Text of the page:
I don’t take supplements as I think I get what I need from my diet – but I have taken creatine and BCAAs in the past, mainly in the run up to competitions.  These are times when I want to be ahead of what nature provides (but doing so as naturally as possible).

Did they make any difference to me? Honestly? I have no idea. I looked good on stage, but was that the supplements or was that the extra effort I was putting in on the nutrition and gym in the last eight weeks prior to the event? No way of knowing.

In any case, I wouldn’t take anything stronger than creatine or BCAAs.  Remember we do this thing to get healthier, not less so.  I have never tried banned substances – and never will; they have proven detrimental effects on the health of a 20-year old, imagine what they could do to a naturally more fragile body getting on to three times that age.

I do use protein shakes – which I don’t consider a supplement as they have calories and are basic nutrition for me (at breakfast and post-workout).  And the calories get counted from the shakes of course.

I also take high-caffeine zero-calorie drinks (sugar-free Monster and similar) 30-45 minutes before a workout as the science says caffeine helps sharpen the brain, stimulates effort and delays fatigue.  I find that to be the case with me, and I do get a better workout having taken my Monster than without.  But not late at night of course, I also need a good sleep!

New Podcast

I was happy to be invited to be a guest on a new episode of The Dan Wynes Podcast.   As you may know, Dan is a good friend and workout buddy of mine – and therefore he knows exactly what questions to ask me to get the best answers!

On the podcast, you can hear my thoughts on my own fitness transformation, plus what I am doing to help others in the over-50 age group get into shape.  And I tell Dan exactly what I mean when I say that for everyone that the answer to a healthy and fit second half of your first century really is ELEMENTARY.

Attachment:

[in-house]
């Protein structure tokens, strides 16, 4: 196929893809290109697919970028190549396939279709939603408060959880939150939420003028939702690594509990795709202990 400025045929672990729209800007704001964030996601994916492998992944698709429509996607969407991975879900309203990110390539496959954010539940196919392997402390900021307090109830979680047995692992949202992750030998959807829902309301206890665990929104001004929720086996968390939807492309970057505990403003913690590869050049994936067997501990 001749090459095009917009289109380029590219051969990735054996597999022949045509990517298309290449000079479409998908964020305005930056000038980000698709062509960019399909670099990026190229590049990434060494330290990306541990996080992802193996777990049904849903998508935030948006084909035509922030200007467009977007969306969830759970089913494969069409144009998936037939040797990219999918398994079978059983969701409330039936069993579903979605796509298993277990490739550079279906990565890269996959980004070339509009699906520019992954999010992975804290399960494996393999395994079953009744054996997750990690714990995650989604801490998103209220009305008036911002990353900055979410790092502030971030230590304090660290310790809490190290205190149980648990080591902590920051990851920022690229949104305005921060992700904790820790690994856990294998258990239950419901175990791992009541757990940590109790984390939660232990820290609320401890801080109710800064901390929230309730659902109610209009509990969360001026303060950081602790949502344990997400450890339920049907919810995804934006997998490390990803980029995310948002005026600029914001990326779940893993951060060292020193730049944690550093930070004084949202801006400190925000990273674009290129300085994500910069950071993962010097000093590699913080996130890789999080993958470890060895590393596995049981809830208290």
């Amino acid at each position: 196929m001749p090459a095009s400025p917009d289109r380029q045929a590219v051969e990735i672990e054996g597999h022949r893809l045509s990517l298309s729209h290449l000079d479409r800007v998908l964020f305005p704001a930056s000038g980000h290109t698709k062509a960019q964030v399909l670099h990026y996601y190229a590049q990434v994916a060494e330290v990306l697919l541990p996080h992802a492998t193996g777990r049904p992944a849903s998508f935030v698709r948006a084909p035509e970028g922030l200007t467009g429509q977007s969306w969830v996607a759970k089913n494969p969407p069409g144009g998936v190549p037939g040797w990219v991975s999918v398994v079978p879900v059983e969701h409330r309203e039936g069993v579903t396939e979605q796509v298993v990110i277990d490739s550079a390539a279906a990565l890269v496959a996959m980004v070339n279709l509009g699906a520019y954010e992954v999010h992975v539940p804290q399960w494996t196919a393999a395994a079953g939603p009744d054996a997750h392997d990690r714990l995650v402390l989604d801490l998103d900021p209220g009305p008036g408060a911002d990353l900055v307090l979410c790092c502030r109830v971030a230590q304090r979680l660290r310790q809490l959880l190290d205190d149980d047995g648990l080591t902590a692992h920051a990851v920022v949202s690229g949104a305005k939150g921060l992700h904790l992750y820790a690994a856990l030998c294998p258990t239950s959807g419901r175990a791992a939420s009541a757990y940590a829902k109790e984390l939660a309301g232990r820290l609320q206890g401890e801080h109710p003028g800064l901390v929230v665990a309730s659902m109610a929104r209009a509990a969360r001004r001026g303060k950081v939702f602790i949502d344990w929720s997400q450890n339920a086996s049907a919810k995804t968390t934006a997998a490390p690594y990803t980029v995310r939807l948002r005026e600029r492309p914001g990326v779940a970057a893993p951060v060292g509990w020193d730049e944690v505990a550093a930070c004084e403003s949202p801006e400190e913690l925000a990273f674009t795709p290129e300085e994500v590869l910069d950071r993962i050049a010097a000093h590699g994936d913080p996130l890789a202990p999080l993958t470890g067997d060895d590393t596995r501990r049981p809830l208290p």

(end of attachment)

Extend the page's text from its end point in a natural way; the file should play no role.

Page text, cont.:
Search for The Dan Wynes Podcast wherever you get your podcasts from – or jump straight to the episode by clicking on bit.ly/ChrisOnDansPodcast


Video Q&A on fitness for the over-50s

I’m often asked questions which exercises are best – or the opposite – for those over 50, and how to approach taking up exercise if totally new to it.  Is it too late to start?  How can I get the maximum benefit from the minimum effort?  What’s more important – exercise or food?

I’ve answered questions such as these in this new video interview with Robin Lansman.  As well as being an osteopath, Robin is setting up COGUK – a network of health professionals and healthcare organisations coming together for the health of the nation.

So, if you’re over 50 – and want to add years to your life, and life to those years – click  here for the Q&A video.

And if you want to find out more about COGUK, click here.

Lockdown Special

We are living in a strange world right now.  All our routines are disrupted, and we may find ourselves with more time on our hands than before.  And that is assuming we are not suffering from the virus or any other illness at present – if you are, the time will most likely be hanging pretty heavily on you.

At this time, it is so easy to lose enthusiasm for fitness activities, especially after the novelty of being at home pretty much continually has worn off.  This is a dangerous time for your fitness.  You probably can’t do all the exercise you used to do – or would now like to do – and this inactivity can be accompanied by the feeling of boredom and slight depression that leads to mindless eating, often in front of the tv or while online.  In terms of calories, you are probably burning fewer through less activity, but storing more through that unplanned eating.  That’s a recipe for fitness levels to take a nosedive.

The first step in addressing it is to understand the issue – and accept that (a) you may well be subject to that condition and that (b) you can do something about it – and that it’s worth doing.  If you get that far, the rest becomes easier.

The key to it is planning.  I have a routine that has fitness activities scheduled, along with pre-planned eating; it helps me to maintain my fitness levels, and I’m keen to share it with you.

On the exercise and movement side, I now do a 5k walk/run every morning before breakfast, which is the ideal time for such activity.  It’s 35 minutes of good bodyfat-burning cardio exercise.  Luckily, the weather has been lovely, I don’t see many people, I keep my social distance from those I do, and I usually shout a cheery greeting or a friendly wave – it might cheer them up and costs nothing.